Dr. Ryan Ross D.D.S., enjoys spending his vacations at the summit of a mountain.
"I love it," he said. "It's really something - like a winter wonderland."
What started as a simple plan to get into shape led him on some amazing adventures.
"I was working out, I'd lost about 50 pounds and I was bored with working out just to work out," he said. "Now I work out with a goal in mind."
With a membership to the Clay County YMCA, Ross began spending his free time working to achieve his goal.
In June 2008, he achieved his goal and climbed Mount Rainier, in Washington state. At 14,410 feet it is the highest peak in the Cascade Mountain Range and the summit is composed of two volcanic craters.
"I gave myself a year to train and it's fairly safe," he said with a laugh in regard to it being an active volcano.
After his first climb, Ross was hooked and decided to try a charity climb. Working in conjunction with the Elks Lodge No. 762, Brazil, a fundraiser was set up and all the money donated to the Indiana University Medical Center for Cancer Research.
In January 2009, Ross flew to Mexico City and had two goals in mind: Reach the summits of two mountains.
Mount Ixtaccihuatl, a dormant volcano is the seventh-highest mountain in North America, and the third highest in Mexico is 17,343 feet. Its name means the sleeping princess, the sleeping woman or the white woman.
"It was fun, we did some acclimation hikes, so our bodies could adapt to the changes in elevation and we stayed in climbing hostiles," Ross said. "It took four days to climb the mountain itself."
The charity climb, motivated him to succeed.
"It was very rewarding to make it to the summit, it made it worth it," he said. "I was going to make sure I got to the top."
Once he was done climbing Mount Ixtaccihuatl, Ross continued with his vacation. But there was no time for the sand, sun or drinks with little umbrellas. He wanted more snow and climbing.
The second part of his trip involved climbing Mount Pico de Orizaba, an active volcano and the highest mountain in Mexico and the third highest in North America.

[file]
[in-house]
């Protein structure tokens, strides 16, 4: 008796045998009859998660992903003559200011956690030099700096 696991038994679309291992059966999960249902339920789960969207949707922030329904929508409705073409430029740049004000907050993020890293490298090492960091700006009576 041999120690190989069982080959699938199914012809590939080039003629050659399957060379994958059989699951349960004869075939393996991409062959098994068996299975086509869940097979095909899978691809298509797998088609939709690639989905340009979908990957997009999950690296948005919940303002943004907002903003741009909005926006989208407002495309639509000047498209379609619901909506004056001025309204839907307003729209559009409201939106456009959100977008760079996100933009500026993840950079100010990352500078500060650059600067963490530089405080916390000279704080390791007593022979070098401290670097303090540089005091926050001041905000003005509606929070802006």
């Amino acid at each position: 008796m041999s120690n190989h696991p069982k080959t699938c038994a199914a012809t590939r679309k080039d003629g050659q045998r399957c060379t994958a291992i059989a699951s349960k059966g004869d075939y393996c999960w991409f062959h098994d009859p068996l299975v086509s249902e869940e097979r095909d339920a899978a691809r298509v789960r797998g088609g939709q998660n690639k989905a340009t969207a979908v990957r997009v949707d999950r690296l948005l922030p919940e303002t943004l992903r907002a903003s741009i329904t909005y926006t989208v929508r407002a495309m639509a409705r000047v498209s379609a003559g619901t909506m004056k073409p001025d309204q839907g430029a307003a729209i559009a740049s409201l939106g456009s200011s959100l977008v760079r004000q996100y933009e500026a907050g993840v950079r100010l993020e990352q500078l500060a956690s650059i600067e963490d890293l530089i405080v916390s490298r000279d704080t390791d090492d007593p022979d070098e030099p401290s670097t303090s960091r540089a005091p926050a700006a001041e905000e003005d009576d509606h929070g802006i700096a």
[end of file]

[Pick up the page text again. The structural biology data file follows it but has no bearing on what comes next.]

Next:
Orizaba is 18,504 feet, however, Ross and the seven other climbers and two guides were forced to turn back at 17,000 feet because of the wind and snow, which increased the danger threat.
"It is kind of like unfinished business now," he said. "Now I have to go back and finish."
While climbing Orizaba, Ross had his first experience sleeping in a tent at that elevation.
"You don't sleep at 15,000 feet," he said. "It's not fun."
In January 2009 he took his family with him to Washington, while he climbed Mount Rainier a second time, wife Cara, sons Pierce, 13, and Nicholas, 10, spent their days hiking. After his trip up the mountain, Ross and his sons hiked 8,500 feet up Mount Rainier and both boys expressed interest in mountain climbing when they are older. Cara has decided, not to follow her husband up the mountain, however she always waits anxiously for his return.
"She fully supports me and my decision to do this," he said with a laugh. "But she doesn't want to go with me."
Ross has another trip scheduled to travel to Mexico in November and climb Orizaba, and he's spending a lot of time at the YMCA on the Stairmaster training.
His goal is to one day climb Mount McKinley, Alaska, which would take an entire month, and then maybe he will consider Mount Everest.
So why spend all the time training and preparing the body to climb to climb a mountain while carrying 40-50 pounds, of equipment in the snow and freezing temperatures with a 12-15 hour summit climb?
"When you make the final climb to the summit it's midnight and when you finally get to the summit it's about 10 a.m.," he said. "So to actually see the sunrise at 14,000 feet is surreal."
For more information on mountain climbing, log onto www.rmiguides.com.